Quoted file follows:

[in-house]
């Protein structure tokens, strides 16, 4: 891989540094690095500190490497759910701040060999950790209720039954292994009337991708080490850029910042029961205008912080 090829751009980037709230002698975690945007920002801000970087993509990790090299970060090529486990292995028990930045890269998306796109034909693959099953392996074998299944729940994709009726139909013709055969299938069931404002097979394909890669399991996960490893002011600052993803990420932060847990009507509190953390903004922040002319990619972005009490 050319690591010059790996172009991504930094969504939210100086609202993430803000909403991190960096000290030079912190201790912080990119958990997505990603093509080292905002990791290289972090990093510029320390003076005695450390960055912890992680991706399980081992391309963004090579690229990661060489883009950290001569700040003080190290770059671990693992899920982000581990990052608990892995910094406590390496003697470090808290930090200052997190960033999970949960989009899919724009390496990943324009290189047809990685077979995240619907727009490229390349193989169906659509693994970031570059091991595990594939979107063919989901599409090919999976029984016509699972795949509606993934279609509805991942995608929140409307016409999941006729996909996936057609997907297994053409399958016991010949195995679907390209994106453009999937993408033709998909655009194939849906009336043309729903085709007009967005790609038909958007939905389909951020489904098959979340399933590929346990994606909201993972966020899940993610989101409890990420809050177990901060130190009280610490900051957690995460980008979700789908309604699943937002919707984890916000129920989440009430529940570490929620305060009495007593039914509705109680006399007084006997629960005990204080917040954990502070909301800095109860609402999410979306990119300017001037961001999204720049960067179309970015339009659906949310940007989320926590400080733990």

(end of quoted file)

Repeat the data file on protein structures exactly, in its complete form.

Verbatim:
[in-house]
């Protein structure tokens, strides 16, 4: 891989540094690095500190490497759910701040060999950790209720039954292994009337991708080490850029910042029961205008912080 090829751009980037709230002698975690945007920002801000970087993509990790090299970060090529486990292995028990930045890269998306796109034909693959099953392996074998299944729940994709009726139909013709055969299938069931404002097979394909890669399991996960490893002011600052993803990420932060847990009507509190953390903004922040002319990619972005009490 050319690591010059790996172009991504930094969504939210100086609202993430803000909403991190960096000290030079912190201790912080990119958990997505990603093509080292905002990791290289972090990093510029320390003076005695450390960055912890992680991706399980081992391309963004090579690229990661060489883009950290001569700040003080190290770059671990693992899920982000581990990052608990892995910094406590390496003697470090808290930090200052997190960033999970949960989009899919724009390496990943324009290189047809990685077979995240619907727009490229390349193989169906659509693994970031570059091991595990594939979107063919989901599409090919999976029984016509699972795949509606993934279609509805991942995608929140409307016409999941006729996909996936057609997907297994053409399958016991010949195995679907390209994106453009999937993408033709998909655009194939849906009336043309729903085709007009967005790609038909958007939905389909951020489904098959979340399933590929346990994606909201993972966020899940993610989101409890990420809050177990901060130190009280610490900051957690995460980008979700789908309604699943937002919707984890916000129920989440009430529940570490929620305060009495007593039914509705109680006399007084006997629960005990204080917040954990502070909301800095109860609402999410979306990119300017001037961001999204720049960067179309970015339009659906949310940007989320926590400080733990």